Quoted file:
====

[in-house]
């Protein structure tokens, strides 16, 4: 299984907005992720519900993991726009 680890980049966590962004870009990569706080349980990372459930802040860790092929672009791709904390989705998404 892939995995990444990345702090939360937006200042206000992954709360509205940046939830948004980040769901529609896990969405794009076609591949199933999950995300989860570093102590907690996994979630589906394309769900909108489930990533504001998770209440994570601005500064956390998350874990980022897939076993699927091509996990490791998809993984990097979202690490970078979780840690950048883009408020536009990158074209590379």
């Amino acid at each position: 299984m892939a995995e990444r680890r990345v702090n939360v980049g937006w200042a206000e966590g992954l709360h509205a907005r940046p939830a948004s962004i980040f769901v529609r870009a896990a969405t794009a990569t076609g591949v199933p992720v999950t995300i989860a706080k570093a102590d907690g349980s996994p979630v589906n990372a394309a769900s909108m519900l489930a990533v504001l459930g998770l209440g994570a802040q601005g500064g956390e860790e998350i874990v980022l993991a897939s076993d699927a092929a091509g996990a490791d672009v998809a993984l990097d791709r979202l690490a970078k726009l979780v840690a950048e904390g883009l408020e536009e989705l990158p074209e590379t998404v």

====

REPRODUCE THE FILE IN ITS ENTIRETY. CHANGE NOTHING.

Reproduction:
[in-house]
């Protein structure tokens, strides 16, 4: 299984907005992720519900993991726009 680890980049966590962004870009990569706080349980990372459930802040860790092929672009791709904390989705998404 892939995995990444990345702090939360937006200042206000992954709360509205940046939830948004980040769901529609896990969405794009076609591949199933999950995300989860570093102590907690996994979630589906394309769900909108489930990533504001998770209440994570601005500064956390998350874990980022897939076993699927091509996990490791998809993984990097979202690490970078979780840690950048883009408020536009990158074209590379």
């Amino acid at each position: 299984m892939a995995e990444r680890r990345v702090n939360v980049g937006w200042a206000e966590g992954l709360h509205a907005r940046p939830a948004s962004i980040f769901v529609r870009a896990a969405t794009a990569t076609g591949v199933p992720v999950t995300i989860a706080k570093a102590d907690g349980s996994p979630v589906n990372a394309a769900s909108m519900l489930a990533v504001l459930g998770l209440g994570a802040q601005g500064g956390e860790e998350i874990v980022l993991a897939s076993d699927a092929a091509g996990a490791d672009v998809a993984l990097d791709r979202l690490a970078k726009l979780v840690a950048e904390g883009l408020e536009e989705l990158p074209e590379t998404v």